Boxed Experience blends theater and escape room for an immersive take on real-life issues


Off the bustling streets of Chicago, the freshly painted, bright yellow brick walls of Roni and Mac Grocery catch your attention. As you step inside, a charming and enthusiastic young man greets you, Charlie. The aisles are lined with mostly bags of chips and candy. Rows of Grey Goose and cigarette boxes frame the register where he tends to his customers. Suddenly a figure dressed in all black rushes through the entrance. He’s holding a gun. BOOM! He pulls the trigger and dashes back toward the door, all in a matter of seconds. Charlie has been shot.

This isn’t another Chicago crime story. Boxed Experience, or BoxedXp, combines a realistic premise with elements of an escape room to provide its audience with an immersive take on traditional theater. As the narrative continues, the audience walks through the storyline with the actors, searching for clues in a Choose Your Own Adventure-esque effort to solve the crime and decide if the accused character is guilty or innocent.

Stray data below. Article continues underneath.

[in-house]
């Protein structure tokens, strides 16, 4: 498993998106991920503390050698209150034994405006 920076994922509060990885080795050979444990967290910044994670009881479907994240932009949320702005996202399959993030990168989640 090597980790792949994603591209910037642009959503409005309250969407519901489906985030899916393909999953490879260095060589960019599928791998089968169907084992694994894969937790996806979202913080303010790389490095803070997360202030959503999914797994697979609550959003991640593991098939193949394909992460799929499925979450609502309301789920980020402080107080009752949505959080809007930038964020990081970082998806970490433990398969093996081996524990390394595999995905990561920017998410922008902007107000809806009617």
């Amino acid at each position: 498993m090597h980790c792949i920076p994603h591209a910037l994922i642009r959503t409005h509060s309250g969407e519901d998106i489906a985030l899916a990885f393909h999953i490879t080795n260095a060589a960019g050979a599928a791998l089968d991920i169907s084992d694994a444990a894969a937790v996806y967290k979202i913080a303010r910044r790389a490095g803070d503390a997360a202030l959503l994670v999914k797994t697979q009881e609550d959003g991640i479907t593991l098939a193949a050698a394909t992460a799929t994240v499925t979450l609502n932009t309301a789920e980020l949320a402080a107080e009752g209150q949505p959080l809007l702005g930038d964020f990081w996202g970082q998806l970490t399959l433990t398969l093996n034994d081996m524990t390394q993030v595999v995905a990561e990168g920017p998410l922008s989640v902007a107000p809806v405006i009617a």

The show gets intense, as themes of racism, colorism, and gender identity, among others, are portrayed through the characters. Creator and Executive Director Marcus Rashad said that he sought out a diverse cast and crew to accurately represent those topics.

“If we’re telling a story from somebody else’s eyes, it wouldn’t be right if we just had an all-Black cast or an all-white cast,” he said. “We wanted to make sure we had everybody [represented] ‘cause if we’re speaking on inclusion and diversity, we want to make sure that we can show that in the story as well.”